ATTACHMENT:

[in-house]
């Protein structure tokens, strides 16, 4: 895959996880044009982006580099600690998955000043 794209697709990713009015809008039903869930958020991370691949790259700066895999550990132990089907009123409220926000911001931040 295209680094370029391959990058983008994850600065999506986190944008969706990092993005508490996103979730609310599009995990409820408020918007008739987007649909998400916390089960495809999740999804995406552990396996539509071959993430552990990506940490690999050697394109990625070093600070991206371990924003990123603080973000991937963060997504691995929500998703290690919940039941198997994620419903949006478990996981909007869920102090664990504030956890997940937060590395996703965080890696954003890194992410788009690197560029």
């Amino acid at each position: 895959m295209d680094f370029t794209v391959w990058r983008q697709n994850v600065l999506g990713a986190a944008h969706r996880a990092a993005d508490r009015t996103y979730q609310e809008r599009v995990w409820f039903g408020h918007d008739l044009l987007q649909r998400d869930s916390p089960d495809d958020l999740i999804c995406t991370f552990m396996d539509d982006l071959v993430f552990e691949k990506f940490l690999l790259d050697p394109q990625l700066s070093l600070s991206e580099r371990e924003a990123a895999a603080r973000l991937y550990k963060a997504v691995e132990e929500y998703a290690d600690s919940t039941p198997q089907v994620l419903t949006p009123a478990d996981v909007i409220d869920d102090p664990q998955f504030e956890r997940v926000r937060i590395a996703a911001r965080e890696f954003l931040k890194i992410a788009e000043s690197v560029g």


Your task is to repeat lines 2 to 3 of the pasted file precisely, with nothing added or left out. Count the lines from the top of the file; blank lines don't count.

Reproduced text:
């Protein structure tokens, strides 16, 4: 895959996880044009982006580099600690998955000043 794209697709990713009015809008039903869930958020991370691949790259700066895999550990132990089907009123409220926000911001931040 295209680094370029391959990058983008994850600065999506986190944008969706990092993005508490996103979730609310599009995990409820408020918007008739987007649909998400916390089960495809999740999804995406552990396996539509071959993430552990990506940490690999050697394109990625070093600070991206371990924003990123603080973000991937963060997504691995929500998703290690919940039941198997994620419903949006478990996981909007869920102090664990504030956890997940937060590395996703965080890696954003890194992410788009690197560029």
């Amino acid at each position: 895959m295209d680094f370029t794209v391959w990058r983008q697709n994850v600065l999506g990713a986190a944008h969706r996880a990092a993005d508490r009015t996103y979730q609310e809008r599009v995990w409820f039903g408020h918007d008739l044009l987007q649909r998400d869930s916390p089960d495809d958020l999740i999804c995406t991370f552990m396996d539509d982006l071959v993430f552990e691949k990506f940490l690999l790259d050697p394109q990625l700066s070093l600070s991206e580099r371990e924003a990123a895999a603080r973000l991937y550990k963060a997504v691995e132990e929500y998703a290690d600690s919940t039941p198997q089907v994620l419903t949006p009123a478990d996981v909007i409220d869920d102090p664990q998955f504030e956890r997940v926000r937060i590395a996703a911001r965080e890696f954003l931040k890194i992410a788009e000043s690197v560029g």